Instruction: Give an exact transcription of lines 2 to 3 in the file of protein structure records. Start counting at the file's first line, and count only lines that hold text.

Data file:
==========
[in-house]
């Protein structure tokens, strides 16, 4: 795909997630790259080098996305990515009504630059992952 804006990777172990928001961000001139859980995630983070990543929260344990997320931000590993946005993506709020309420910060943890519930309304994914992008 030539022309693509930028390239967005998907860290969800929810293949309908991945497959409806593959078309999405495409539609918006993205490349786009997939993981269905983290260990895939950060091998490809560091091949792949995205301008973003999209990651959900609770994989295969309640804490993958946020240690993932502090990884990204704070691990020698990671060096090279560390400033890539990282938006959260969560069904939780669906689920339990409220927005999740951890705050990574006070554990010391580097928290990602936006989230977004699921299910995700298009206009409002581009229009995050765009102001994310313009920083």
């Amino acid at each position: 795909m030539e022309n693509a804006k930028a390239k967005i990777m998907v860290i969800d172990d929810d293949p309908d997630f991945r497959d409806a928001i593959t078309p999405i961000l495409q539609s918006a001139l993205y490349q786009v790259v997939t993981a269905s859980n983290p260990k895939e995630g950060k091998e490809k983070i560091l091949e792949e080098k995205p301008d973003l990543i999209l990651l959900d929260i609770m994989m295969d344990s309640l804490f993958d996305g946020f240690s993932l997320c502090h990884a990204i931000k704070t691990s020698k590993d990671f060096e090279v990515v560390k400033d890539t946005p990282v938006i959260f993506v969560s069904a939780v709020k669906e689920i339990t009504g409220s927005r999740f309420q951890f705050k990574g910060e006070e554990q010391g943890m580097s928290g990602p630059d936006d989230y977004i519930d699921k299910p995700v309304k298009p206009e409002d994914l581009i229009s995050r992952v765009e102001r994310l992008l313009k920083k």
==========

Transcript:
């Protein structure tokens, strides 16, 4: 795909997630790259080098996305990515009504630059992952 804006990777172990928001961000001139859980995630983070990543929260344990997320931000590993946005993506709020309420910060943890519930309304994914992008 030539022309693509930028390239967005998907860290969800929810293949309908991945497959409806593959078309999405495409539609918006993205490349786009997939993981269905983290260990895939950060091998490809560091091949792949995205301008973003999209990651959900609770994989295969309640804490993958946020240690993932502090990884990204704070691990020698990671060096090279560390400033890539990282938006959260969560069904939780669906689920339990409220927005999740951890705050990574006070554990010391580097928290990602936006989230977004699921299910995700298009206009409002581009229009995050765009102001994310313009920083």
């Amino acid at each position: 795909m030539e022309n693509a804006k930028a390239k967005i990777m998907v860290i969800d172990d929810d293949p309908d997630f991945r497959d409806a928001i593959t078309p999405i961000l495409q539609s918006a001139l993205y490349q786009v790259v997939t993981a269905s859980n983290p260990k895939e995630g950060k091998e490809k983070i560091l091949e792949e080098k995205p301008d973003l990543i999209l990651l959900d929260i609770m994989m295969d344990s309640l804490f993958d996305g946020f240690s993932l997320c502090h990884a990204i931000k704070t691990s020698k590993d990671f060096e090279v990515v560390k400033d890539t946005p990282v938006i959260f993506v969560s069904a939780v709020k669906e689920i339990t009504g409220s927005r999740f309420q951890f705050k990574g910060e006070e554990q010391g943890m580097s928290g990602p630059d936006d989230y977004i519930d699921k299910p995700v309304k298009p206009e409002d994914l581009i229009s995050r992952v765009e102001r994310l992008l313009k920083k």